# Dual Loomis-Whitney Inequalities via Information Theory

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## Abstract

**:**

## 1. Introduction

- Volume lower bounds: In Theorem 3, we establish a new lower bound on the volume of a compact convex set in terms of the size of its slices. Just as Ball [12] extended the Loomis-Whitney inequality to projections in more general subspaces, our inequality also allows for slices parallel to subspaces that are not necessarily ${e}_{i}^{\perp}$. Another distinguishing feature of this bound is that unlike classical dual Loomis-Whitney inequalities, the lower bound is in terms of maximal slices; that is, the largest slice parallel to a given subspace. The key ideas we use are the Brascamp-Lieb inequality and entropy bounds for log-concave random variables.
- Surface area lower bounds: Theorem 7 contains our main result that provides lower bounds for surface areas. Unlike the volume bounds, the surface area bounds are valid for the larger class of polyconvex sets, which consists of finite unions of compact, convex sets. Moreover, the surface area lower bound is not simply in terms of the maximal slice; instead, this bound uses all available slices along a particular hyperplane. As in the volume bounds, the slices used may be parallel to general $(n-1)$-dimensional subspaces and not just ${e}_{i}^{\perp}$. The key idea is motivated by a superadditivity property of Fisher information established in Carlen [24]. Instead of classical Fisher information, we develop superadditivity properties for a new notion of Fisher information which we call the ${L}_{1}$-Fisher information. This superadditivity property when restricted to uniform distributions over convex bodies yields the lower bound in Theorem 7.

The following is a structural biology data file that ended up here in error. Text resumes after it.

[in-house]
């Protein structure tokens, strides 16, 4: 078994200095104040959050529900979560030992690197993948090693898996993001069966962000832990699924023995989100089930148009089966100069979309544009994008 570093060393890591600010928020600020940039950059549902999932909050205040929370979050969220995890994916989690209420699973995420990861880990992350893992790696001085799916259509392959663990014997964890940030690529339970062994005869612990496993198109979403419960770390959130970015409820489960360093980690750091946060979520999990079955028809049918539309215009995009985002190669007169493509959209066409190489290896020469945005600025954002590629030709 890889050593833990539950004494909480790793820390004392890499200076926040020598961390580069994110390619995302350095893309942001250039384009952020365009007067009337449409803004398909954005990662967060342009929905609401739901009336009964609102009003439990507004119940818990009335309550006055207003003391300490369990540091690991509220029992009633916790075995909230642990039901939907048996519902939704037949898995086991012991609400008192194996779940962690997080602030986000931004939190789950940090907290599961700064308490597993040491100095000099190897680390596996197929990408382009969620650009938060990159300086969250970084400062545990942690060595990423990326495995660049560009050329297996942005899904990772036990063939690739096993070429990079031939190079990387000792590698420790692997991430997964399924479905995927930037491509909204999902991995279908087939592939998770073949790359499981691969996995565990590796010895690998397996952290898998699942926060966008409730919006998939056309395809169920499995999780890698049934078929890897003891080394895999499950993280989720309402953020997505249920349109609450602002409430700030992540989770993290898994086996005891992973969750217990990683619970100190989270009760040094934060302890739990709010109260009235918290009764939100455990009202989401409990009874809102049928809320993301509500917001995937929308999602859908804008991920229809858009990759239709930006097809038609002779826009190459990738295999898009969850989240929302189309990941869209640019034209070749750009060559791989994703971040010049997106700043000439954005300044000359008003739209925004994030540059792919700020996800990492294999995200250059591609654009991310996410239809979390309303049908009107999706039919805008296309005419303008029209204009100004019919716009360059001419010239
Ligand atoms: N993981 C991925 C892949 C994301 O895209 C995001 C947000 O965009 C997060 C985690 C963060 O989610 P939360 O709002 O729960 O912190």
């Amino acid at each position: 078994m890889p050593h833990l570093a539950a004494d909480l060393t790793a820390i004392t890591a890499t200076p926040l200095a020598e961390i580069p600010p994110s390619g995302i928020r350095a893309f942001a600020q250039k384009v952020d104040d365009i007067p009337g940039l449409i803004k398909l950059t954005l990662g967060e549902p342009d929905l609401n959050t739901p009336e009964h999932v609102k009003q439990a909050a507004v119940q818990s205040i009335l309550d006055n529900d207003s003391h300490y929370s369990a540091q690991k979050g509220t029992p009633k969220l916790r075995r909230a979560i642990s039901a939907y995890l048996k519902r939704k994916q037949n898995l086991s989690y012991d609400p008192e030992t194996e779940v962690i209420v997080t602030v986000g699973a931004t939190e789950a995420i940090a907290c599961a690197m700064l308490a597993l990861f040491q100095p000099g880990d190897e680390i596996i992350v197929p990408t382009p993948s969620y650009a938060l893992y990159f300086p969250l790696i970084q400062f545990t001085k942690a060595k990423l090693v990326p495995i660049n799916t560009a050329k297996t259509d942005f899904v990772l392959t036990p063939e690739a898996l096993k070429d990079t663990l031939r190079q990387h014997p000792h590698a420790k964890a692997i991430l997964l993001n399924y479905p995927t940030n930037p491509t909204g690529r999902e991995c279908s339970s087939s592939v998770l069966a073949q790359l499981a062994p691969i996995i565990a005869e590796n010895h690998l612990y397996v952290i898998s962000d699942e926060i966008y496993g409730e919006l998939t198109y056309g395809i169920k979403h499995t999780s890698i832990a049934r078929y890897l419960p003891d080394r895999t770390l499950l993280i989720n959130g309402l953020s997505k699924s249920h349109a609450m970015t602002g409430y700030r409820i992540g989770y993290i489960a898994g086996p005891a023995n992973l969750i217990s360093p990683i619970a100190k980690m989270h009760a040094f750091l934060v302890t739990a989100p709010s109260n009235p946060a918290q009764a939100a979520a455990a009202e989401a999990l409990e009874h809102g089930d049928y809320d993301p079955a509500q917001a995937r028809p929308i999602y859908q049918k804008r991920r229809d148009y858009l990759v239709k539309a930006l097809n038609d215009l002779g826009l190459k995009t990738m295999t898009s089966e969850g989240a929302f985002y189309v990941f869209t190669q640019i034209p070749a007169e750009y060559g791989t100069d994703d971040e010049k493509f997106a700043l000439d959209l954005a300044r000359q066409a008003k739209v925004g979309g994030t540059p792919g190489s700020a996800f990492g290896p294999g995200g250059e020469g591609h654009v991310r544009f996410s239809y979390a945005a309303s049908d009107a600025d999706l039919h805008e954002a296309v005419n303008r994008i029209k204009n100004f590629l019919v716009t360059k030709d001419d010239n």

**Notation:**For $n\ge 1$, let $[n]$ denote the set $\{1,2,\dots ,n\}$. For $K\subseteq {\mathbb{R}}^{n}$ and any subspace $E\subseteq {\mathbb{R}}^{n}$, the orthogonal projection of K on E is denoted by ${P}_{E}K$. The standard basis vectors in ${\mathbb{R}}^{n}$ are denoted by $\{{e}_{1},{e}_{2},\dots ,{e}_{n}\}$. We use the notation ${V}_{r}$ to denote the volume functional in ${\mathbb{R}}^{r}$. The boundary of K is denoted by $\partial K$ and its surface area is denoted by ${V}_{n-1}(\partial K)$. For a random variable X taking values in ${\mathbb{R}}^{n}$, the marginal of X along a subspace E is denoted by ${P}_{E}X$. In this paper, we shall consider random variables with bounded variances and whose densities lie in the convex set $\{f|{\int}_{{\mathbb{R}}^{n}}f(x)log(1+f(x))<\infty \}$. The differential entropy of such random variables is well-defined and is given by

## 2. Volume Bounds

#### 2.1. Background on the Brascamp-Lieb Inequality

**Theorem**

**1.**

**Theorem**

**2**

**.**Let K be a closed and bounded set in ${\mathbb{R}}^{n}$. Let ${E}_{i}$ and ${c}_{i}$ for $i\in [m]$ and ${M}_{g}$ be as in Theorem 1. Let ${P}_{{E}_{i}}K$ be the projection of K on to the subspace ${E}_{i}$, for $i\in [m]$. Let the dimension of ${E}_{i}$ be ${r}_{i}$ for $i\in [m]$. Then the volume of K may be upper-bounded as follows:

**Proof.**

#### 2.2. Volume Bounds Using Slices

**Theorem**

**3.**

**Proof.**

## 3. Surface Area Bounds

#### 3.1. Superadditivity of Fisher Information

**Theorem**

**4**

**.**For $p\in [1,\infty )$, let $f:{\mathbb{R}}^{m}\times {\mathbb{R}}^{n}\to \mathbb{R}$ be a function in ${L}^{p}({\mathbb{R}}^{m})\otimes {W}^{1,p}({\mathbb{R}}^{n})$. Define the marginal map M as